German railway company Deutsche Bahn AG is opening its first international procurement office in Shanghai and has identified some 40 potential suppliers of train products in China.
Deutsche Bahn, which was at loggerheads with its home suppliers like Siemens AG over delivery delays in recent years, is looking beyond German and European borders for alternative reliable suppliers.
“Especially for the large orders we could announce in the next years for locomotives and high-speed trains, we are looking at worldwide procurement markets,” said Uwe Guenther, chief procurement officer, Deutsche Bahn.
“We would like to have a competition. If we announce an order, then we would like to have the best supplier as a partner,” he said.
The Shanghai office will help the German State-owned company to find Chinese suppliers for rail vehicle replacement parts and infrastructure materials.
“We have in these two categories quite high demand and we are really confident that we will find suppliers for that in China,” said Michael Boback, DB’s head of international procurement office in Asia.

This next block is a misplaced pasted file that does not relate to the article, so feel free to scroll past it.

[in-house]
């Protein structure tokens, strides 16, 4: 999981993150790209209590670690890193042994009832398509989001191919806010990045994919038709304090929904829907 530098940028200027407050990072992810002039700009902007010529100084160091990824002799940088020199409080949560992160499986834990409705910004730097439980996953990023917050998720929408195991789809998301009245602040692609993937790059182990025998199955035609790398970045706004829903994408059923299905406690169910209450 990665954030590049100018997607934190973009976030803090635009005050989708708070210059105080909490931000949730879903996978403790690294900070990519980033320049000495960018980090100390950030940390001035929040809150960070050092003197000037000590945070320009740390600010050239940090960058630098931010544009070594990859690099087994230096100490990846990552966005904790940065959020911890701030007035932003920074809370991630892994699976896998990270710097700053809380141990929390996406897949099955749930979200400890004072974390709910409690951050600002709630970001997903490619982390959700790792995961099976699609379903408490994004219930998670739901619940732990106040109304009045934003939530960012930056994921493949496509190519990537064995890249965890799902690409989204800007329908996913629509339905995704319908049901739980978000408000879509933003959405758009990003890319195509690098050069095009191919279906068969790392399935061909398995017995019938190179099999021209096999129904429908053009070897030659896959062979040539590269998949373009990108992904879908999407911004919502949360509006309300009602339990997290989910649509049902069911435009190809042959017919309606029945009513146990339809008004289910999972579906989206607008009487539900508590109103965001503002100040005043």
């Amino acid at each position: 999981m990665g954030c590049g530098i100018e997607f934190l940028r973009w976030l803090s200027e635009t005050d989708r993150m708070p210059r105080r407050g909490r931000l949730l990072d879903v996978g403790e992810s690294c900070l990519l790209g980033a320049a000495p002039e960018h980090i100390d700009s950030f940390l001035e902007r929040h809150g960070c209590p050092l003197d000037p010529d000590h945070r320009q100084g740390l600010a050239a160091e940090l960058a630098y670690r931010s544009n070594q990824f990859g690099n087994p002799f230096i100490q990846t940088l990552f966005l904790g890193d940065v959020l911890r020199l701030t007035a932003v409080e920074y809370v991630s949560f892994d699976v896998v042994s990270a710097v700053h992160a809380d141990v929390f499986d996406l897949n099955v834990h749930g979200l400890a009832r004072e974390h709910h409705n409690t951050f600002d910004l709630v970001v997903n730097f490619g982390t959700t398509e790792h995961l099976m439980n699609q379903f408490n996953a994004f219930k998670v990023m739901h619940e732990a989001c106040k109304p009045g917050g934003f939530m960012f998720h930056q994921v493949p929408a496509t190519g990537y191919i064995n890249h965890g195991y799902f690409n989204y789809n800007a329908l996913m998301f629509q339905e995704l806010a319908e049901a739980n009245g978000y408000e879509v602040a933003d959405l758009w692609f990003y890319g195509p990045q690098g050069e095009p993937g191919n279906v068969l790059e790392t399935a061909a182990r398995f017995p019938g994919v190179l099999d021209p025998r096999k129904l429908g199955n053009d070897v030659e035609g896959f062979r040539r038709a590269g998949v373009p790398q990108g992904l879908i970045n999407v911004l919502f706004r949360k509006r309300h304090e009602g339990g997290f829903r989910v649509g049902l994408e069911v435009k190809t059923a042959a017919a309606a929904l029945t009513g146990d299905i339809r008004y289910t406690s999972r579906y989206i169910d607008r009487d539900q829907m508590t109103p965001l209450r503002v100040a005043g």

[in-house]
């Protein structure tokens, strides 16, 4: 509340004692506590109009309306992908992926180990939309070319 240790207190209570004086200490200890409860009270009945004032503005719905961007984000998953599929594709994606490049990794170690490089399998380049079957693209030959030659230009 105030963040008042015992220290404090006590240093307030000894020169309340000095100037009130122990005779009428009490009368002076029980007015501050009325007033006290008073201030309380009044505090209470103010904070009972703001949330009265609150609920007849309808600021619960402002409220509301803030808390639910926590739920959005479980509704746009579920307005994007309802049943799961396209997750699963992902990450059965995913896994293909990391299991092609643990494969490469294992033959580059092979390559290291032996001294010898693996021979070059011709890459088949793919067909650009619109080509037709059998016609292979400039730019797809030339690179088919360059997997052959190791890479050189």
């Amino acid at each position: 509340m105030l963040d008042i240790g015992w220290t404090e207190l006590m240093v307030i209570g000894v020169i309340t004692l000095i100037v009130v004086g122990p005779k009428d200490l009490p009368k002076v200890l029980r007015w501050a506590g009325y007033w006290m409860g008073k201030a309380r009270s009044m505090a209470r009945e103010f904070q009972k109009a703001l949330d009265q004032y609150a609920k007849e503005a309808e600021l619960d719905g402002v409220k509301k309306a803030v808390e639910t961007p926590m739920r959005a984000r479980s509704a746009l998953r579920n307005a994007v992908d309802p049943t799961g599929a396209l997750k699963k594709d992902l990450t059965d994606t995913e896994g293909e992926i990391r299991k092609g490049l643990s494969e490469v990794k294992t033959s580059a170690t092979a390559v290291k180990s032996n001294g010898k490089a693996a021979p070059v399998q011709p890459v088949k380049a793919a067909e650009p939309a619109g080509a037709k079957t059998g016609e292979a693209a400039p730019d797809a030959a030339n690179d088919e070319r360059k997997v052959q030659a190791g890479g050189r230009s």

According to him, some 40 potential suppliers including China Railway Rolling Stock Corp, the world’s largest train manufacturer, and Taiyuan Heavy Industry, a Chinese industrial machinery maker, have been identified through previous contacts.
Deutsche Bahn plans to spend 10 billion euros ($10.7 billion) annually in the next five years, most of them on upgrading its network and rolling stock.
During the period, it also wants to double the number of suppliers from abroad, who currently account for less than 10 percent of all its suppliers.
“We definitely need best suppliers, we cannot just stick to the ones we had earlier,” said Jan Grothe, head of DB’s procurement principles and IT systems. “We both expect certain dates of delivery and we expect the trains to be delivered exactly on that date.”
DB’s plan to buy train products in China was disclosed in May this year. Its management visited several Chinese companies and attended a sourcing fair in China later.
“A couple of years ago, the Chinese products appeared convincing only in terms of prices. Now, they’ve reached a high standard of quality,” Grothe said.
Guenther said DB might start purchasing wheel sets from Chinese suppliers earlier than 2017 and buying high-speed trains and locomotives from China could also be an option in the next few years.